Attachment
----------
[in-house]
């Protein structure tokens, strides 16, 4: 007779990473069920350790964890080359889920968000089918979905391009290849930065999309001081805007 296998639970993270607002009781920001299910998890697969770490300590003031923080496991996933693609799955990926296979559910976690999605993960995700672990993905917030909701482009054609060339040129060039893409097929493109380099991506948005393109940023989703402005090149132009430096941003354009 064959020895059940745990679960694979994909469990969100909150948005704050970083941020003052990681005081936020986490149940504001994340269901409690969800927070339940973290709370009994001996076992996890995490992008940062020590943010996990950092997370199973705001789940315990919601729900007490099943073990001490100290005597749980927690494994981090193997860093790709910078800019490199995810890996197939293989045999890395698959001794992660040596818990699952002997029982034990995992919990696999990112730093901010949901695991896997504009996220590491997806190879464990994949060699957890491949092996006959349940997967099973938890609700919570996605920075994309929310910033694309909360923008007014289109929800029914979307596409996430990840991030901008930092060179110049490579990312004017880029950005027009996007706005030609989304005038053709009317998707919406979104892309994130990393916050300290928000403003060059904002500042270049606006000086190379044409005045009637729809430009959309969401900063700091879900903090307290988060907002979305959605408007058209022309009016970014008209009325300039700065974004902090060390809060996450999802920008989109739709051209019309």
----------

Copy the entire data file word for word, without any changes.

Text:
[in-house]
């Protein structure tokens, strides 16, 4: 007779990473069920350790964890080359889920968000089918979905391009290849930065999309001081805007 296998639970993270607002009781920001299910998890697969770490300590003031923080496991996933693609799955990926296979559910976690999605993960995700672990993905917030909701482009054609060339040129060039893409097929493109380099991506948005393109940023989703402005090149132009430096941003354009 064959020895059940745990679960694979994909469990969100909150948005704050970083941020003052990681005081936020986490149940504001994340269901409690969800927070339940973290709370009994001996076992996890995490992008940062020590943010996990950092997370199973705001789940315990919601729900007490099943073990001490100290005597749980927690494994981090193997860093790709910078800019490199995810890996197939293989045999890395698959001794992660040596818990699952002997029982034990995992919990696999990112730093901010949901695991896997504009996220590491997806190879464990994949060699957890491949092996006959349940997967099973938890609700919570996605920075994309929310910033694309909360923008007014289109929800029914979307596409996430990840991030901008930092060179110049490579990312004017880029950005027009996007706005030609989304005038053709009317998707919406979104892309994130990393916050300290928000403003060059904002500042270049606006000086190379044409005045009637729809430009959309969401900063700091879900903090307290988060907002979305959605408007058209022309009016970014008209009325300039700065974004902090060390809060996450999802920008989109739709051209019309």